Updated: Jul 5
TRIGGER WARNING TRIGGER WARNING TRIGGER WARNING TRIGGER WARNING TRIGGER WARNING TRIGGER WARNING TRIGGER WARNING TRIGGER WARNING TRIGGER WARNING TRIGGER WARNING TRIGGER WARNING TRIGGER WARNING
For those who are unaware, between 15th May and 15th June is officially Tourette’s Syndrome Awareness Month. So, I’ve decided to write another episode to my life with Tourette’s Syndrome. This time, I will be focusing on the redevelopment of tics and the process of triggering that cause them to return.
So, when I was first diagnosed with the condition, I was told that the average human inhabits around two tics about then that are unnoticeable. I, on the other hand, collected a total of "sixteen tics". “Collected” like Pokémon in my Pokédex of tics.
"AWKWARD HAIR FLICK, I CHOOSE YOU!"
The sniffing; the blinking; the abdominal tense. All tics that made the condition shine enough for us to seek medical attention. I knew that was a lot to handle but I composed myself well and continued with my life.
Over the next few years, I would start to see that number decreasing, or at least becoming so unnoticeable that they show no effect. The sniffing tic? vanished. The abdominal tense? non-existent. The blinking however, transitioned into widening my eyes opposed to closing them. Fortunately for me, my Tourette’s is barely visual and that causes me to occasionally forget that I’m even doing it. The only people that notice it are the people who worry. People like my family and my girlfriend question my health whenever they see the slightest increase in the frequency of my tics. It’s a pain but I’m glad they’re there.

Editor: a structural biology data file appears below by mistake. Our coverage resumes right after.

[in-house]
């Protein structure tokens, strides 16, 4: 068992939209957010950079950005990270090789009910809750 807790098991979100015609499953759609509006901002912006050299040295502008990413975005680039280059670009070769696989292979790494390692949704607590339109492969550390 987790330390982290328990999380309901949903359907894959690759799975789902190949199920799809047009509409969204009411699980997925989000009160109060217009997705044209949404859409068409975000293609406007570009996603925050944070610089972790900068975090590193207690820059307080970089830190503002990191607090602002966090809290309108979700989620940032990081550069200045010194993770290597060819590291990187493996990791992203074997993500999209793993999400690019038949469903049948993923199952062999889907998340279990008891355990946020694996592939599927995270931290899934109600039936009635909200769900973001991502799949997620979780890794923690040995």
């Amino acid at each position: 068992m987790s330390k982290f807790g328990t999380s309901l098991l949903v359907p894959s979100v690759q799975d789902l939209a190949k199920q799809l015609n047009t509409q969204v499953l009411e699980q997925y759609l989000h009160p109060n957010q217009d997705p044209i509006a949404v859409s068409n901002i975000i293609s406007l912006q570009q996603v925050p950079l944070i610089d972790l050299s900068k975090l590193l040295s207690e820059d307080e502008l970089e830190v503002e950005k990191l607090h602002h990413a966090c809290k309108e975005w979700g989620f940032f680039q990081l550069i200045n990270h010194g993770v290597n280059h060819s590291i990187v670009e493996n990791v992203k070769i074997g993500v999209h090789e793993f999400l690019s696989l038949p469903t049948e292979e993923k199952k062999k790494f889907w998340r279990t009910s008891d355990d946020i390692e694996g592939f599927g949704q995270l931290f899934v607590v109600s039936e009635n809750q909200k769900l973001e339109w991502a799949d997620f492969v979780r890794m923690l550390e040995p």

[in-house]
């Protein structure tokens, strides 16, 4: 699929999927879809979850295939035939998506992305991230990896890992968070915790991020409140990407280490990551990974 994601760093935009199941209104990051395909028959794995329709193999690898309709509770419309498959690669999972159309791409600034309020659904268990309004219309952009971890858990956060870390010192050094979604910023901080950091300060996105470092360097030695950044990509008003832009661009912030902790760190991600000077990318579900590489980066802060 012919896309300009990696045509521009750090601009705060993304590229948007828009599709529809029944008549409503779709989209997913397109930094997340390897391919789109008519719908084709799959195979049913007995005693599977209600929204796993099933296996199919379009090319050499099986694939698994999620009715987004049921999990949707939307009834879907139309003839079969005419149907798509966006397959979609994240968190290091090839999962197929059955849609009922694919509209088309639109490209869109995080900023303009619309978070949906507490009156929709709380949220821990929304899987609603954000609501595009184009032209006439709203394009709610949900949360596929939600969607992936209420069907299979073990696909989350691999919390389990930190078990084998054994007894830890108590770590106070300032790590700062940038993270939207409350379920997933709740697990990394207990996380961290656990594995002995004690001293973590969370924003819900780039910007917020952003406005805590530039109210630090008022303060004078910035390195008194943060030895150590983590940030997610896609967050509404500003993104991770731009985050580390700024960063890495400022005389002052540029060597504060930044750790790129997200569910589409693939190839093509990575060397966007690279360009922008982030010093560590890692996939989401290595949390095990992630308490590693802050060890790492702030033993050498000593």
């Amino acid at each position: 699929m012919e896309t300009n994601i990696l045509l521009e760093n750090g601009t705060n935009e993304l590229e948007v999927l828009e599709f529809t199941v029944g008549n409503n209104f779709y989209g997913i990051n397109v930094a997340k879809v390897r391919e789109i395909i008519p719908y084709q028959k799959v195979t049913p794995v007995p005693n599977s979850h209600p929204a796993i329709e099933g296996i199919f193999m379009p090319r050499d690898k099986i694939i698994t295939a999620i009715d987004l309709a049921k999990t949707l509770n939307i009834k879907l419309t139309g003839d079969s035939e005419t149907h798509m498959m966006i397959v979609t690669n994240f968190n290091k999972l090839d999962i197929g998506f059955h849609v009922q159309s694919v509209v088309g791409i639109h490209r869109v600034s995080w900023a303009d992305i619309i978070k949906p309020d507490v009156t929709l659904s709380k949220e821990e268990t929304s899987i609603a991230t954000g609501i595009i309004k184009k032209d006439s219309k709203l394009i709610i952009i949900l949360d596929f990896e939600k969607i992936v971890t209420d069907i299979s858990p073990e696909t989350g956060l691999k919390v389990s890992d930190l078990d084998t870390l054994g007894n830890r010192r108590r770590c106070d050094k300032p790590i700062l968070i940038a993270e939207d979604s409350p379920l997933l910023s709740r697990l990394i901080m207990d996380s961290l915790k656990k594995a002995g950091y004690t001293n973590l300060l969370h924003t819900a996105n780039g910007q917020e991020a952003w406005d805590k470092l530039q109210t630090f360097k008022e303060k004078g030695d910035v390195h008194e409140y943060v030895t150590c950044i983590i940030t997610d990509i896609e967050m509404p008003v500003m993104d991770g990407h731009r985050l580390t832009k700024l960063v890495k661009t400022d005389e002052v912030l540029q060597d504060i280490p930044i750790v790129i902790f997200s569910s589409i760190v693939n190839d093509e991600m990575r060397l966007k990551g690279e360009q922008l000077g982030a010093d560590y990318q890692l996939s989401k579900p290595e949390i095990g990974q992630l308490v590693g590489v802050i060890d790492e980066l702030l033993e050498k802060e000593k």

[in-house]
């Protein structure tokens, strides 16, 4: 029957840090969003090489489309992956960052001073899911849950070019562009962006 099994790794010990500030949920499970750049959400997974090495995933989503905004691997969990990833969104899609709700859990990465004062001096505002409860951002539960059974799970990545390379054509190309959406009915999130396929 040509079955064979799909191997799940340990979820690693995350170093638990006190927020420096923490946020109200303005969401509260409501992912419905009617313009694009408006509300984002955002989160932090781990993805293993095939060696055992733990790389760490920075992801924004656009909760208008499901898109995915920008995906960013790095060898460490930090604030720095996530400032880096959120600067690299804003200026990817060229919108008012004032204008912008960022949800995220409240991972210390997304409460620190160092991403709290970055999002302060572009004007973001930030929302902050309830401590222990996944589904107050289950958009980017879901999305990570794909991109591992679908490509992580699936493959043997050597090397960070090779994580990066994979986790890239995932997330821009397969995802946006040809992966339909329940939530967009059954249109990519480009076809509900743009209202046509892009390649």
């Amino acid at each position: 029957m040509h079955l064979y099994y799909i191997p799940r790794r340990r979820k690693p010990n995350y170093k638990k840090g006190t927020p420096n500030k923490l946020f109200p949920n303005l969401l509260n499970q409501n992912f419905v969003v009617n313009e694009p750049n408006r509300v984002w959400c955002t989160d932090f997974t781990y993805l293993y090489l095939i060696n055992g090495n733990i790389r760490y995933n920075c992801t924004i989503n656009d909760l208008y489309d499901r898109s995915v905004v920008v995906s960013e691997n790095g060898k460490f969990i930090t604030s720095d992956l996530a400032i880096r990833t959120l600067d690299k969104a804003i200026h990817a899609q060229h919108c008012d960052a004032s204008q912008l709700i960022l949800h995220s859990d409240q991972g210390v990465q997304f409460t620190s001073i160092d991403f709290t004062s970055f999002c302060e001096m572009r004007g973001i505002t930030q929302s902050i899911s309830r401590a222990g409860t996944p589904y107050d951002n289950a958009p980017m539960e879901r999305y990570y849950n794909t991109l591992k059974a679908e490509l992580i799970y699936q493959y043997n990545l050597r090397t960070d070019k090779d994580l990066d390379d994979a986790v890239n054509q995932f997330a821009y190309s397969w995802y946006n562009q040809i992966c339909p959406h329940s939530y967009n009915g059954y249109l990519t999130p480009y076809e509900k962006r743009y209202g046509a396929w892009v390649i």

Around the time I turned twenty, it was a rare occasion that I would be affected by the condition to the extent of having a fit of tics (these fits include severe stomach, back, and/or headaches). But, with age comes responsibility. I had a lot more pressure on my shoulders that then caused stress, anxiety and, when I’m stressed, along came the cavalry of twitches. The more I thought about what I needed to do to survive, the more I couldn’t control my actions.
An endless cycle of overthinking, worrying, stressing, panicking, and twitching. A constant loop of negative emotions fused together to cause a domino-like effect on my tics. Regarding my tics, I find that when I do an action or movement that I like, I tend to fixate on it too much. Thus, developing a new tic that I have minimal control over.
Over the past few weeks, I have redeveloped a tic that affects my breathing. This specific twitch causes me to tense my pectoral area which causes bumps in the way I breathe. Irregular breathing can cause me severe chest pains and uncontrollable anxiety. It is a constant feeling of attempted regurgitation and it’s becoming more severe by the day. Usually, I can relax enough or I’m busy enough to counter-focus onto another activity, or work, so I don’t think about how it is rapidly advancing.
Now that I feel a new sensation, I feel something else brewing. Something that I’ve never faced in my 13-year-long battle against the condition and even the thought of it terrifies me to my core…
Stay around for the next post where I get deep into this new territory and I hope you feel the intensity behind my words.
Follow me on social media for updates, motivation, interaction, and general discussions throughout Tourette's Syndrome Awareness Month